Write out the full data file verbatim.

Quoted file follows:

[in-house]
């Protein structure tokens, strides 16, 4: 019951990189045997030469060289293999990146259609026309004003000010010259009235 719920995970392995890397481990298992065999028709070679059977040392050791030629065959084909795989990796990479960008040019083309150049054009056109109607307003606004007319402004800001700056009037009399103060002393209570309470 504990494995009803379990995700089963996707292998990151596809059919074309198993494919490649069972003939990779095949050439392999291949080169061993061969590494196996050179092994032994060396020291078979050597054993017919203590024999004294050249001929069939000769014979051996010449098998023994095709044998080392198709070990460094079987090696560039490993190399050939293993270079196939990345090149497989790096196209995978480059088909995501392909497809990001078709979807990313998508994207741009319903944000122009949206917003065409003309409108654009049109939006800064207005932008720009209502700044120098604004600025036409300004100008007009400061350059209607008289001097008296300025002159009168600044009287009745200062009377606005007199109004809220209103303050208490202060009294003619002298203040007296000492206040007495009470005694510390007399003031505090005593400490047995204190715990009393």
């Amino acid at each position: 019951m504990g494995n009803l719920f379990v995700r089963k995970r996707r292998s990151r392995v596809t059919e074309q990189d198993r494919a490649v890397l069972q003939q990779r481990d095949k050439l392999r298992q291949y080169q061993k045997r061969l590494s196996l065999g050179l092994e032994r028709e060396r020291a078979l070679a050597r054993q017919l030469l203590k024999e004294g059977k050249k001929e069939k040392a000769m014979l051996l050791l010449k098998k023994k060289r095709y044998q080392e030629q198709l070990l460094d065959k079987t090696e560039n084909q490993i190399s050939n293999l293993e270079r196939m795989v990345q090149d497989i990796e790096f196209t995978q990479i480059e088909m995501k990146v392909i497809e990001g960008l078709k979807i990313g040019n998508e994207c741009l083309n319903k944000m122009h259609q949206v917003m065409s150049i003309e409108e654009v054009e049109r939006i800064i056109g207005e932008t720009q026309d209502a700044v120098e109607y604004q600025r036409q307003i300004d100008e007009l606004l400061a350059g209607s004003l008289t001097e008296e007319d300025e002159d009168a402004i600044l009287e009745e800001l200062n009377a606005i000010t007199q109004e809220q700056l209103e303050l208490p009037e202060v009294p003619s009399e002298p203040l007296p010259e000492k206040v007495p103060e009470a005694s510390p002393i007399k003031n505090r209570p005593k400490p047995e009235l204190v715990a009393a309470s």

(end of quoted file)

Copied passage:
[in-house]
């Protein structure tokens, strides 16, 4: 019951990189045997030469060289293999990146259609026309004003000010010259009235 719920995970392995890397481990298992065999028709070679059977040392050791030629065959084909795989990796990479960008040019083309150049054009056109109607307003606004007319402004800001700056009037009399103060002393209570309470 504990494995009803379990995700089963996707292998990151596809059919074309198993494919490649069972003939990779095949050439392999291949080169061993061969590494196996050179092994032994060396020291078979050597054993017919203590024999004294050249001929069939000769014979051996010449098998023994095709044998080392198709070990460094079987090696560039490993190399050939293993270079196939990345090149497989790096196209995978480059088909995501392909497809990001078709979807990313998508994207741009319903944000122009949206917003065409003309409108654009049109939006800064207005932008720009209502700044120098604004600025036409300004100008007009400061350059209607008289001097008296300025002159009168600044009287009745200062009377606005007199109004809220209103303050208490202060009294003619002298203040007296000492206040007495009470005694510390007399003031505090005593400490047995204190715990009393």
């Amino acid at each position: 019951m504990g494995n009803l719920f379990v995700r089963k995970r996707r292998s990151r392995v596809t059919e074309q990189d198993r494919a490649v890397l069972q003939q990779r481990d095949k050439l392999r298992q291949y080169q061993k045997r061969l590494s196996l065999g050179l092994e032994r028709e060396r020291a078979l070679a050597r054993q017919l030469l203590k024999e004294g059977k050249k001929e069939k040392a000769m014979l051996l050791l010449k098998k023994k060289r095709y044998q080392e030629q198709l070990l460094d065959k079987t090696e560039n084909q490993i190399s050939n293999l293993e270079r196939m795989v990345q090149d497989i990796e790096f196209t995978q990479i480059e088909m995501k990146v392909i497809e990001g960008l078709k979807i990313g040019n998508e994207c741009l083309n319903k944000m122009h259609q949206v917003m065409s150049i003309e409108e654009v054009e049109r939006i800064i056109g207005e932008t720009q026309d209502a700044v120098e109607y604004q600025r036409q307003i300004d100008e007009l606004l400061a350059g209607s004003l008289t001097e008296e007319d300025e002159d009168a402004i600044l009287e009745e800001l200062n009377a606005i000010t007199q109004e809220q700056l209103e303050l208490p009037e202060v009294p003619s009399e002298p203040l007296p010259e000492k206040v007495p103060e009470a005694s510390p002393i007399k003031n505090r209570p005593k400490p047995e009235l204190v715990a009393a309470s």